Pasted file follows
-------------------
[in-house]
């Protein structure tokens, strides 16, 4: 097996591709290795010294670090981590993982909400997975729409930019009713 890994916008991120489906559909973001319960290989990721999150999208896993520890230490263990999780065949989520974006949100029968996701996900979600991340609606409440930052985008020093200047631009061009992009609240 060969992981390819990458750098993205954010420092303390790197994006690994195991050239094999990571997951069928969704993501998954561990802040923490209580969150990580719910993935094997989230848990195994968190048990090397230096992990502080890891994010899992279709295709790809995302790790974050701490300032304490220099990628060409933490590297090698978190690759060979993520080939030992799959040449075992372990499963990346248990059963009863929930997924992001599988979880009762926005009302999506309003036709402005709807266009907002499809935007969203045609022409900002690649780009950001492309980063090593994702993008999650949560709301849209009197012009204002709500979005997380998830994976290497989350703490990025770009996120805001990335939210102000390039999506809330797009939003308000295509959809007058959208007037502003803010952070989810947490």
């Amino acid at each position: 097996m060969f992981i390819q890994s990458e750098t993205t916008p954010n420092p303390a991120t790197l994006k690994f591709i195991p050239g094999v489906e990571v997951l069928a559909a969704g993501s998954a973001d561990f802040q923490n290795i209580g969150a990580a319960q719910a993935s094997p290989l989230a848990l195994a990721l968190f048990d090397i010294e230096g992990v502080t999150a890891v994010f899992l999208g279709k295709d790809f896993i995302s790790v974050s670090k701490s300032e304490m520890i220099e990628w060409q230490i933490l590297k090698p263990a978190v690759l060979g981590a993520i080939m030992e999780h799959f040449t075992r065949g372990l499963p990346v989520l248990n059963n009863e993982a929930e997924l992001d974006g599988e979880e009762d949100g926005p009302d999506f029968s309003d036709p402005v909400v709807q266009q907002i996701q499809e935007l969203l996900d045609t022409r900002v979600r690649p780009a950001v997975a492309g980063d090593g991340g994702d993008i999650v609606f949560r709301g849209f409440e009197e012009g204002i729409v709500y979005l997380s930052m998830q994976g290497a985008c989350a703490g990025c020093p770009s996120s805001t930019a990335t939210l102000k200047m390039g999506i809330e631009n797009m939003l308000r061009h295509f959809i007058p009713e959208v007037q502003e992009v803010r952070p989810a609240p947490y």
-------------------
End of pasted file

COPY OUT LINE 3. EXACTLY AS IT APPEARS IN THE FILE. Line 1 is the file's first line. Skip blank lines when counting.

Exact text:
């Amino acid at each position: 097996m060969f992981i390819q890994s990458e750098t993205t916008p954010n420092p303390a991120t790197l994006k690994f591709i195991p050239g094999v489906e990571v997951l069928a559909a969704g993501s998954a973001d561990f802040q923490n290795i209580g969150a990580a319960q719910a993935s094997p290989l989230a848990l195994a990721l968190f048990d090397i010294e230096g992990v502080t999150a890891v994010f899992l999208g279709k295709d790809f896993i995302s790790v974050s670090k701490s300032e304490m520890i220099e990628w060409q230490i933490l590297k090698p263990a978190v690759l060979g981590a993520i080939m030992e999780h799959f040449t075992r065949g372990l499963p990346v989520l248990n059963n009863e993982a929930e997924l992001d974006g599988e979880e009762d949100g926005p009302d999506f029968s309003d036709p402005v909400v709807q266009q907002i996701q499809e935007l969203l996900d045609t022409r900002v979600r690649p780009a950001v997975a492309g980063d090593g991340g994702d993008i999650v609606f949560r709301g849209f409440e009197e012009g204002i729409v709500y979005l997380s930052m998830q994976g290497a985008c989350a703490g990025c020093p770009s996120s805001t930019a990335t939210l102000k200047m390039g999506i809330e631009n797009m939003l308000r061009h295509f959809i007058p009713e959208v007037q502003e992009v803010r952070p989810a609240p947490y």